The Technology Development group combines capabilities in advanced battery materials synthesis, battery testing, electrochemical characterization, and spectroscopy on advanced electrode materials to solve energy storage problems. Our group maintains strong connections with industry and the academic research community that allows us to maintain a leadership role in developing functional materials for electrochemical energy storage.
The key capabilities of this group include:
- Full Cell Development based on combinations of cell components to create high-energy-density lithium-ion batteries. We are focused on
- Synthesis of Ni-rich LIB cathodes; performance optimization using various coatings and construction of cation concentration gradients with the particles.
- Evaluation of carbon-based anode materials, lithium metal systems, and Li4Ti5O12-based (LTO) technology. LTO systems are being investigated as a component of full cells for fast charging applications.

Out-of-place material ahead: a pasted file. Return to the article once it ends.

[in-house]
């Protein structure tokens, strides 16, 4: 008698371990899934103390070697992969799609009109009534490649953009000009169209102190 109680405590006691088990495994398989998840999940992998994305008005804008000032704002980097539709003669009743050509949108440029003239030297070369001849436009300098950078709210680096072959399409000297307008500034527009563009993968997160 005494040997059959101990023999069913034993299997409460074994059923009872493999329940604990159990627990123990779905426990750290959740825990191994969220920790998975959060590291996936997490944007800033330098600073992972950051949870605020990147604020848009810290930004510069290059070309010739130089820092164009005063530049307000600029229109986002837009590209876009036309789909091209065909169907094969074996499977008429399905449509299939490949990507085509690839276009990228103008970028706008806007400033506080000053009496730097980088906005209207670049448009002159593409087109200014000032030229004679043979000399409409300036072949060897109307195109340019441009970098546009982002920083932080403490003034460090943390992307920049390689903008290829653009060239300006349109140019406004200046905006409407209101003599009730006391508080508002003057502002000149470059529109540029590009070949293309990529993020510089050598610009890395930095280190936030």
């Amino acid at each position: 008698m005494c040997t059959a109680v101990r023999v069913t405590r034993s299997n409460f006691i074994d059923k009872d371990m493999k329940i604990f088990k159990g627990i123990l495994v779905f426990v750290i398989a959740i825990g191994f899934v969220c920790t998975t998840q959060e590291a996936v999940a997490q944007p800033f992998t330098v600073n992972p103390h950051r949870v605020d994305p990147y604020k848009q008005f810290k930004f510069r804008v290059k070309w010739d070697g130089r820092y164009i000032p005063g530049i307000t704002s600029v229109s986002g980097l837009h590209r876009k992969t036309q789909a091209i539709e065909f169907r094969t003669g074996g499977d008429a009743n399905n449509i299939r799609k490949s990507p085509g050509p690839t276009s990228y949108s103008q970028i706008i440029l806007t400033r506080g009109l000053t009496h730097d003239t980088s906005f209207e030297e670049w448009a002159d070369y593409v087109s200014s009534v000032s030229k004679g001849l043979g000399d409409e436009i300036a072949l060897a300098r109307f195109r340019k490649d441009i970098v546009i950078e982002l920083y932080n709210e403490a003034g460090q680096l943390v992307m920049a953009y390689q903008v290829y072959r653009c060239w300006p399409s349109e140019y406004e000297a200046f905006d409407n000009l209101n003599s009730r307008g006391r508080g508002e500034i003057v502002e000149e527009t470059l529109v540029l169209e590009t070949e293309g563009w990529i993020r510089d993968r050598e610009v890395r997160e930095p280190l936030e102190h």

- Various liquid electrolyte systems that contain new solvents, salts, and functional additives. Investigation of the role of sintering in solid state oxide systems.
- Mixed chalcogenide [SxSey] cathodes have been developed to work in lithium-ion cells. The mixed chalcogenide active species help mitigate performance degradation issues through advanced encapsulation strategies while investigating novel electrolytes that can suppress polysulfide/polyselendie diffusion
- Li-air (Li-O2) battery systems: enable high energy density, energy efficiency, and highly reversibility approaches for Li-Air systems that combine innovation in electrolytes and catalysis, with extensive computer modeling and use of advanced characterization techniques.
- Hybrid Li-ion / Li-air (Li-O2) systems: development of electrochemical processes in mixed electrode well-defined systems
- Lithium Superoxide (LiO2) battery: Exploration of a new concept using a lithium-oxygen conversion reactions with extensive computer modeling and use of advanced characterization techniques to guide the effort.
- Na-ion, Na-air, K-ion, K-air battery systems represent emerging cathode and anode materials for energy storage applications.